Genomelink.io is a company that offers DNA testing services. I uploaded some raw data to them and then after a few weeks decided I didn’t want to use the service anymore.
So I didn’t find any easy instructions on how to cancel and sent them an email on July 1.
Sent: Thursday, July 1, 2021 8:57 AM To: email@example.com <firstname.lastname@example.org> Subject: Cancel
I’d like to cancel my plan and how can I download what I learned or can i?
I waited a couple of days and did not receive a reply so I tried again.
Sent: Saturday, July 3, 2021 5:47 PM To: email@example.com <firstname.lastname@example.org> Subject: Cancel
I’d like to confirm that i won’t be charged again. please respond.
Again no response.
So I assumed maybe they went ahead and cancelled it. Then on July 15th I get a receipt for $14.
I’ve since sent probably over 10 emails to that above address that have not received a reply.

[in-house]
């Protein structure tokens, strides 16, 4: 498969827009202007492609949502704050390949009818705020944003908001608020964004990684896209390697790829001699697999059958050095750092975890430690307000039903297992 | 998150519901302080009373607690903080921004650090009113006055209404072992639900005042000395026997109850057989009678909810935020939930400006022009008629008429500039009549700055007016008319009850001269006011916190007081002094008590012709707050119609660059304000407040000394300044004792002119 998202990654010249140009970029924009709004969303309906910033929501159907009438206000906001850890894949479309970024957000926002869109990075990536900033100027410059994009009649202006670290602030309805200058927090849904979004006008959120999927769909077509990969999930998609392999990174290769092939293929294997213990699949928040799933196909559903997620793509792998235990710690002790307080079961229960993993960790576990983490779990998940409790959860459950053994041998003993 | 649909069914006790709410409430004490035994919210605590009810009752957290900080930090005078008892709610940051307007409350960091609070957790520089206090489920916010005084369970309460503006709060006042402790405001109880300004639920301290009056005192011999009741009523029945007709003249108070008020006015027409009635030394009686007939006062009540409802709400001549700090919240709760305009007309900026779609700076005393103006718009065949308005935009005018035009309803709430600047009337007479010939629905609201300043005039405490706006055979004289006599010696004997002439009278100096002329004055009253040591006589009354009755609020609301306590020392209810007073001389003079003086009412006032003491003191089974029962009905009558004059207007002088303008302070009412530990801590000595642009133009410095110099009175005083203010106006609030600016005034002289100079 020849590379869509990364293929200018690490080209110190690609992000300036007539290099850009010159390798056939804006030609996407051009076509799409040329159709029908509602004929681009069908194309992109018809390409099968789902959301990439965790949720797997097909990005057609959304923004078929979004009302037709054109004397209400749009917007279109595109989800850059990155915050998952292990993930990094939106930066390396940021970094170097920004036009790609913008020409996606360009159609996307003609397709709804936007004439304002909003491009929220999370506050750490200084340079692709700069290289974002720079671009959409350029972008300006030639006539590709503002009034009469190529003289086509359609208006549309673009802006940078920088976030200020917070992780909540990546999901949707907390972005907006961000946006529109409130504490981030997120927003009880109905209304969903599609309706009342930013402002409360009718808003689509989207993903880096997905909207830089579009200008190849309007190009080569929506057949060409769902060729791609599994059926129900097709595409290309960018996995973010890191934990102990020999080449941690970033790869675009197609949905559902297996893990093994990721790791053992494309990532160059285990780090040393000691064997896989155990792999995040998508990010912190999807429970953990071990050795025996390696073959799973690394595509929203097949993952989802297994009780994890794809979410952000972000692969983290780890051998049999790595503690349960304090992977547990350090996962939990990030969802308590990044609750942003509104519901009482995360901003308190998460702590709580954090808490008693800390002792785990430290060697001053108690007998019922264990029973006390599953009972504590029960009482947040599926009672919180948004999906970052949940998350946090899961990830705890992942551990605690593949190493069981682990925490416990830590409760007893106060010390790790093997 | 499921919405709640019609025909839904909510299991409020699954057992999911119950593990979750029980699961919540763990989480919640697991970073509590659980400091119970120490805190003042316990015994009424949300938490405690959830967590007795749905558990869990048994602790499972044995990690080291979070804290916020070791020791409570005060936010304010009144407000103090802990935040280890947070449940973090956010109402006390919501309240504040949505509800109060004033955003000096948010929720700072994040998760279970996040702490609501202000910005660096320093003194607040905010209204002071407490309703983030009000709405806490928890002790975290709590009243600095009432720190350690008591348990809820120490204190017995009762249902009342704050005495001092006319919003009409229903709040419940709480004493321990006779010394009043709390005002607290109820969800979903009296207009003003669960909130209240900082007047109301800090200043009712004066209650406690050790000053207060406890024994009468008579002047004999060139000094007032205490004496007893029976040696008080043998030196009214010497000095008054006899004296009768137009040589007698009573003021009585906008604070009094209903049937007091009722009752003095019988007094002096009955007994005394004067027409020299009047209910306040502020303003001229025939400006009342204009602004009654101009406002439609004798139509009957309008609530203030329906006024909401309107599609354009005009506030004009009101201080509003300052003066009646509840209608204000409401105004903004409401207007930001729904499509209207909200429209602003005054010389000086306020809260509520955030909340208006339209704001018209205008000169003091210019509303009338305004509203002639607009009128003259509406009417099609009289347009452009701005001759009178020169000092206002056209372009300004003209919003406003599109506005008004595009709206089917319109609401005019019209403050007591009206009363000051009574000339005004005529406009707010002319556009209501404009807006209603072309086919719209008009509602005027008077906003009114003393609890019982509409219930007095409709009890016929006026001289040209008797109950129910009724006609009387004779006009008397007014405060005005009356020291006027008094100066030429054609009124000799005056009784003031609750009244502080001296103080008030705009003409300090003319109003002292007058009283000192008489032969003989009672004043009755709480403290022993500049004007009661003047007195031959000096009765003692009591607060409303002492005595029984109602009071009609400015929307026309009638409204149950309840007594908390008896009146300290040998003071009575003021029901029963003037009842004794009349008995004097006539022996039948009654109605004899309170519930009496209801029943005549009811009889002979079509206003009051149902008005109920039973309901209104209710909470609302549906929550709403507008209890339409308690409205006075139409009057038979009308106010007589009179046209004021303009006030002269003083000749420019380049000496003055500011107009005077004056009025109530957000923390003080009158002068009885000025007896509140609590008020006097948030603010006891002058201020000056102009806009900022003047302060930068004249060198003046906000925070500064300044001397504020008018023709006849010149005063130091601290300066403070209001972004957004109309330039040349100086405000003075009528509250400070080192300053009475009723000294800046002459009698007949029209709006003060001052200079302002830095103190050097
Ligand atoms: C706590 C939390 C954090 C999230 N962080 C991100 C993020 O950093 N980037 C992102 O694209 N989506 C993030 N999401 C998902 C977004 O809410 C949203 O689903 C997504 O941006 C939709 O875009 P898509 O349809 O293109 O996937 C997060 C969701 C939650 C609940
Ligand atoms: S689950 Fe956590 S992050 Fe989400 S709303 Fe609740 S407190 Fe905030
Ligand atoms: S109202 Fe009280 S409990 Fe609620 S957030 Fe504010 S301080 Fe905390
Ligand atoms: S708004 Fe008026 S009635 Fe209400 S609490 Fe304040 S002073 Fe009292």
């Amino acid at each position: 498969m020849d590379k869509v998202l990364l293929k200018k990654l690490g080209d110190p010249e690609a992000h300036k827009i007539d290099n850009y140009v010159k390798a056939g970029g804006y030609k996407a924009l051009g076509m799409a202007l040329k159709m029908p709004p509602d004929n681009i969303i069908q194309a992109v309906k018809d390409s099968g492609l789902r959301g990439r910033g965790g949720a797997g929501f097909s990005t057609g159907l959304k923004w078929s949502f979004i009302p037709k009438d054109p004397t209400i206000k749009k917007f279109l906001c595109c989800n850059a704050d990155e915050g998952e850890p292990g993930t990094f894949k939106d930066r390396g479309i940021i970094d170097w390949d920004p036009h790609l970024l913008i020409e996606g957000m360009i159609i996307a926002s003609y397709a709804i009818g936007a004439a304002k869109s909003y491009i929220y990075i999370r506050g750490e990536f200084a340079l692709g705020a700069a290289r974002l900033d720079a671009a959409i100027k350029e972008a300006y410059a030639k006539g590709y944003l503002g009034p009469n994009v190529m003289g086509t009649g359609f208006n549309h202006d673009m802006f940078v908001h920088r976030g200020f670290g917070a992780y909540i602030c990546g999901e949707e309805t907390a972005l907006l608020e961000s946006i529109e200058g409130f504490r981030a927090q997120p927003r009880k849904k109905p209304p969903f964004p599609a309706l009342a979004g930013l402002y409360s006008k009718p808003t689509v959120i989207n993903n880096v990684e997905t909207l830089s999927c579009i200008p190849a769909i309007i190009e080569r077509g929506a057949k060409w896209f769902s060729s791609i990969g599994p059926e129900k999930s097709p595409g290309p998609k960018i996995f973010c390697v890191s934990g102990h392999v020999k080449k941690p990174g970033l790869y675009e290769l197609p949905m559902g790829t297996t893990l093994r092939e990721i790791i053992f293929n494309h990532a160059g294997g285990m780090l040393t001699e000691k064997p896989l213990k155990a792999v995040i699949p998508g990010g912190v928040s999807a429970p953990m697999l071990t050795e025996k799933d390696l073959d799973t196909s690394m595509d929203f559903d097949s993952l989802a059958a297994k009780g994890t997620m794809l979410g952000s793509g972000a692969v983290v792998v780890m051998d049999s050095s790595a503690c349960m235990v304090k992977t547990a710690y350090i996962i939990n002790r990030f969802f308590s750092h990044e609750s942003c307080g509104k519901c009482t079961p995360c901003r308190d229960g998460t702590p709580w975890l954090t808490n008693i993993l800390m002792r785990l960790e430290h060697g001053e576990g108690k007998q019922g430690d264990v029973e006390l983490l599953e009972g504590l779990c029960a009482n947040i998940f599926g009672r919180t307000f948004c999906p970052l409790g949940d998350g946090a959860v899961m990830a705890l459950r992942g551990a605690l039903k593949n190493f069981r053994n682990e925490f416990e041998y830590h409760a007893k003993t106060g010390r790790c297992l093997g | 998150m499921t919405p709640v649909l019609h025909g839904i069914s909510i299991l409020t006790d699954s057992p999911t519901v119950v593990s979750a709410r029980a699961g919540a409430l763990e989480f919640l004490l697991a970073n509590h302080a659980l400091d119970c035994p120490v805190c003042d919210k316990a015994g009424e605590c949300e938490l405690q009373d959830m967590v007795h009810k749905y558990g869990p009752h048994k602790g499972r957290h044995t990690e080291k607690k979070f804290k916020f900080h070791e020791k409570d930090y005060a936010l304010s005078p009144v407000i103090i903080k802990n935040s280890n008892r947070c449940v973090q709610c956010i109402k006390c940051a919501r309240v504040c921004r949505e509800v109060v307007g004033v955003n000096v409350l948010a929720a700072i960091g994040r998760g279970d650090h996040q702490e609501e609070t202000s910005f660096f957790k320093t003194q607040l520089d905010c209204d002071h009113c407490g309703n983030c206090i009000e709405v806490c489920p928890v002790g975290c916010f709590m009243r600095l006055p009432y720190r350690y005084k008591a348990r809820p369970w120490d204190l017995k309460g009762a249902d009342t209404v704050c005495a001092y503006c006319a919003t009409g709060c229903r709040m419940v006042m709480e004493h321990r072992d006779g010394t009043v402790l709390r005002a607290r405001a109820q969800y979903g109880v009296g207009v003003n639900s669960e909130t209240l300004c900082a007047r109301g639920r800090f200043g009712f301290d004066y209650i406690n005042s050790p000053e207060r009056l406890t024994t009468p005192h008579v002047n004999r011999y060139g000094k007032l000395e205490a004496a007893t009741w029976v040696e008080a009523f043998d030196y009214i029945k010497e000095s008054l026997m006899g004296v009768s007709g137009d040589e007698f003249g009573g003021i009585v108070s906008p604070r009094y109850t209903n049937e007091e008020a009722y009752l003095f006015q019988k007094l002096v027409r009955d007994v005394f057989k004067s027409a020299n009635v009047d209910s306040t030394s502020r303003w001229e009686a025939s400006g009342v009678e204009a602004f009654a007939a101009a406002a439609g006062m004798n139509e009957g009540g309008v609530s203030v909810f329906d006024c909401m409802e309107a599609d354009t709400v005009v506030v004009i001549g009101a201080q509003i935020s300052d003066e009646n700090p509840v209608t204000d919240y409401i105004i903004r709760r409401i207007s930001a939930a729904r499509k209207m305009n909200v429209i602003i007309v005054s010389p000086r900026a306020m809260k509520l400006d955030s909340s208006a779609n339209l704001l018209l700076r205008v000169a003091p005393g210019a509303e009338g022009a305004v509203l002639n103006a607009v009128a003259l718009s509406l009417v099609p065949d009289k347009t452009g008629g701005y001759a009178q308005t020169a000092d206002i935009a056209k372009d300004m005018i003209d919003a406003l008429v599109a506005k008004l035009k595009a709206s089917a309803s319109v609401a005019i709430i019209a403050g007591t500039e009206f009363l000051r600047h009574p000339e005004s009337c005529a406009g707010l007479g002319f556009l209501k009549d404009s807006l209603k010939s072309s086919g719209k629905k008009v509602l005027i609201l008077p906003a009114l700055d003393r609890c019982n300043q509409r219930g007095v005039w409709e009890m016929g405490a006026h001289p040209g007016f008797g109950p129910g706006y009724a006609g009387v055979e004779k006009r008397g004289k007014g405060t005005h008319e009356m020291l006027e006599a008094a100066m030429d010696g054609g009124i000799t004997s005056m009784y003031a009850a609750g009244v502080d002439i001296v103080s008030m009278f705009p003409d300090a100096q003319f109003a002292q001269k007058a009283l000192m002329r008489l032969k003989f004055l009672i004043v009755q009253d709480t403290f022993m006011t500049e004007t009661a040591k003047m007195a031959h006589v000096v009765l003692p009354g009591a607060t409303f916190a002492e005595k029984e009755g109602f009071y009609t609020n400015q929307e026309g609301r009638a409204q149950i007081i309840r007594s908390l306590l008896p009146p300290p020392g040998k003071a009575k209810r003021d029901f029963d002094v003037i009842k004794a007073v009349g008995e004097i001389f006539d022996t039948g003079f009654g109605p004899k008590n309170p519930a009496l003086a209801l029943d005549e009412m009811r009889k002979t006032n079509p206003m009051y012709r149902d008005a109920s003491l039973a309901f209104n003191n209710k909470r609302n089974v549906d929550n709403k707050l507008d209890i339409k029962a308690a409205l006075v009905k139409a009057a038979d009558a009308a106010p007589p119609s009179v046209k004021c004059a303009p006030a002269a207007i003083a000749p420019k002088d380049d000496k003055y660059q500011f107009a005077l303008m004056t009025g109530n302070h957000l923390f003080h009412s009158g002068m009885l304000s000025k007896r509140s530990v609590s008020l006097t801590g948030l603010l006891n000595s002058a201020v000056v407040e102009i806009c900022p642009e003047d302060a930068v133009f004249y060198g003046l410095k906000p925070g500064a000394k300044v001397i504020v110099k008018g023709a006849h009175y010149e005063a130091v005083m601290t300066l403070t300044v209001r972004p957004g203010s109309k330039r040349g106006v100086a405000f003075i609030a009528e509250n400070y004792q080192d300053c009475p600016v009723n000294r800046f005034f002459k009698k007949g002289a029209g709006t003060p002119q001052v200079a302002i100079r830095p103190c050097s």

How to contact genomelink.io?
email@example.com doesn’t work. Or at least it haven’t been between July 1 and today July 20th, 2021. And I couldn’t find any other emails or phone numbers where you could actually speak to someone.
And that’s pretty much the only email I could find.
I have tried to contact the company AWAKENS that supposedly owns it in Berkeley by sending a letter. I went to the company ‘team’ page and searched for emails and no luck.
What kind of company doesn’t reply to emails?
When you sign up there is either a year long or monthly option and I did the monthly, but now it looks like they are going to keep billing me.
I contacted my bank and they gave me some phone# of the visa that was supposedly Genomelink’s but I called it and it was totally unrelated.
My bank is trying to track them down now.
This has been a big hassle and waste of time trying to track this company down. Definitely don’t recommend.